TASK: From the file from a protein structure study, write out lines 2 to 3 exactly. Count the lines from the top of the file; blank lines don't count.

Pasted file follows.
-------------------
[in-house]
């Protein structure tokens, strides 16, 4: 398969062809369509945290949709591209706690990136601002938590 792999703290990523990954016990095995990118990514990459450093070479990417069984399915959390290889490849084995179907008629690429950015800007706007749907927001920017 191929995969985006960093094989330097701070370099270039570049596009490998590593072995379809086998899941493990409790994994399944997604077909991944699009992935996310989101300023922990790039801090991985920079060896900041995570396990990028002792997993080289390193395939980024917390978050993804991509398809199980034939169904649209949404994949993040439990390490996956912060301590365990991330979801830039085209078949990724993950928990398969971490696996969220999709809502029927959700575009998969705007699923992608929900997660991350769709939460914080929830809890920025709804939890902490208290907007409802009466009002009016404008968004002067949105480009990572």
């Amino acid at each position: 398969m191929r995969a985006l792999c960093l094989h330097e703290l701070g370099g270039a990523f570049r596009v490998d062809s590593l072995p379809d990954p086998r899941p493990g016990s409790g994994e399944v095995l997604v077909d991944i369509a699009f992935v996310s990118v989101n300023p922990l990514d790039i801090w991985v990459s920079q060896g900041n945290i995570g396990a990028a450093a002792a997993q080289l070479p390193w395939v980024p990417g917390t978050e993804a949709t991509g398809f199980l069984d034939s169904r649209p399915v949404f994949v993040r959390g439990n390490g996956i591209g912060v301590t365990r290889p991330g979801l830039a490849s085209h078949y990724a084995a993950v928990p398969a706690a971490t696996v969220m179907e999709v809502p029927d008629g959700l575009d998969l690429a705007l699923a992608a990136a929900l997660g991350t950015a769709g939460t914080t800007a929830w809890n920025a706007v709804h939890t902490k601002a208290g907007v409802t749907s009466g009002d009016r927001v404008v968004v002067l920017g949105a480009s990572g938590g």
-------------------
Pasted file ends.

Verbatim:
């Protein structure tokens, strides 16, 4: 398969062809369509945290949709591209706690990136601002938590 792999703290990523990954016990095995990118990514990459450093070479990417069984399915959390290889490849084995179907008629690429950015800007706007749907927001920017 191929995969985006960093094989330097701070370099270039570049596009490998590593072995379809086998899941493990409790994994399944997604077909991944699009992935996310989101300023922990790039801090991985920079060896900041995570396990990028002792997993080289390193395939980024917390978050993804991509398809199980034939169904649209949404994949993040439990390490996956912060301590365990991330979801830039085209078949990724993950928990398969971490696996969220999709809502029927959700575009998969705007699923992608929900997660991350769709939460914080929830809890920025709804939890902490208290907007409802009466009002009016404008968004002067949105480009990572």
């Amino acid at each position: 398969m191929r995969a985006l792999c960093l094989h330097e703290l701070g370099g270039a990523f570049r596009v490998d062809s590593l072995p379809d990954p086998r899941p493990g016990s409790g994994e399944v095995l997604v077909d991944i369509a699009f992935v996310s990118v989101n300023p922990l990514d790039i801090w991985v990459s920079q060896g900041n945290i995570g396990a990028a450093a002792a997993q080289l070479p390193w395939v980024p990417g917390t978050e993804a949709t991509g398809f199980l069984d034939s169904r649209p399915v949404f994949v993040r959390g439990n390490g996956i591209g912060v301590t365990r290889p991330g979801l830039a490849s085209h078949y990724a084995a993950v928990p398969a706690a971490t696996v969220m179907e999709v809502p029927d008629g959700l575009d998969l690429a705007l699923a992608a990136a929900l997660g991350t950015a769709g939460t914080t800007a929830w809890n920025a706007v709804h939890t902490k601002a208290g907007v409802t749907s009466g009002d009016r927001v404008v968004v002067l920017g949105a480009s990572g938590g």